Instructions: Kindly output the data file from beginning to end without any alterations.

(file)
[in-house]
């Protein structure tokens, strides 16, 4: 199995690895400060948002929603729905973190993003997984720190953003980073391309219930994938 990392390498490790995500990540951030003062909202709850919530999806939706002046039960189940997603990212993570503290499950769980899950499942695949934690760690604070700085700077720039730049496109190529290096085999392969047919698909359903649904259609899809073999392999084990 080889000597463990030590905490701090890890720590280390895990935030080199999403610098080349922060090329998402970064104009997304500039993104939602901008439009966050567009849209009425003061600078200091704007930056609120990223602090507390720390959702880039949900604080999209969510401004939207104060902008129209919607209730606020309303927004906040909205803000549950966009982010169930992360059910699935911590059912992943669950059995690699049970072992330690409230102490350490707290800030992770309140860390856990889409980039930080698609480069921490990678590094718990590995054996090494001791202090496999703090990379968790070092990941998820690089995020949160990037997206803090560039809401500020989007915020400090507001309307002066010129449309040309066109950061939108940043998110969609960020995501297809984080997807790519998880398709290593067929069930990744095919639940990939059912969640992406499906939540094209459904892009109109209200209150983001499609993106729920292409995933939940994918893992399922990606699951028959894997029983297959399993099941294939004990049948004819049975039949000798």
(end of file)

[in-house]
């Protein structure tokens, strides 16, 4: 199995690895400060948002929603729905973190993003997984720190953003980073391309219930994938 990392390498490790995500990540951030003062909202709850919530999806939706002046039960189940997603990212993570503290499950769980899950499942695949934690760690604070700085700077720039730049496109190529290096085999392969047919698909359903649904259609899809073999392999084990 080889000597463990030590905490701090890890720590280390895990935030080199999403610098080349922060090329998402970064104009997304500039993104939602901008439009966050567009849209009425003061600078200091704007930056609120990223602090507390720390959702880039949900604080999209969510401004939207104060902008129209919607209730606020309303927004906040909205803000549950966009982010169930992360059910699935911590059912992943669950059995690699049970072992330690409230102490350490707290800030992770309140860390856990889409980039930080698609480069921490990678590094718990590995054996090494001791202090496999703090990379968790070092990941998820690089995020949160990037997206803090560039809401500020989007915020400090507001309307002066010129449309040309066109950061939108940043998110969609960020995501297809984080997807790519998880398709290593067929069930990744095919639940990939059912969640992406499906939540094209459904892009109109209200209150983001499609993106729920292409995933939940994918893992399922990606699951028959894997029983297959399993099941294939004990049948004819049975039949000798």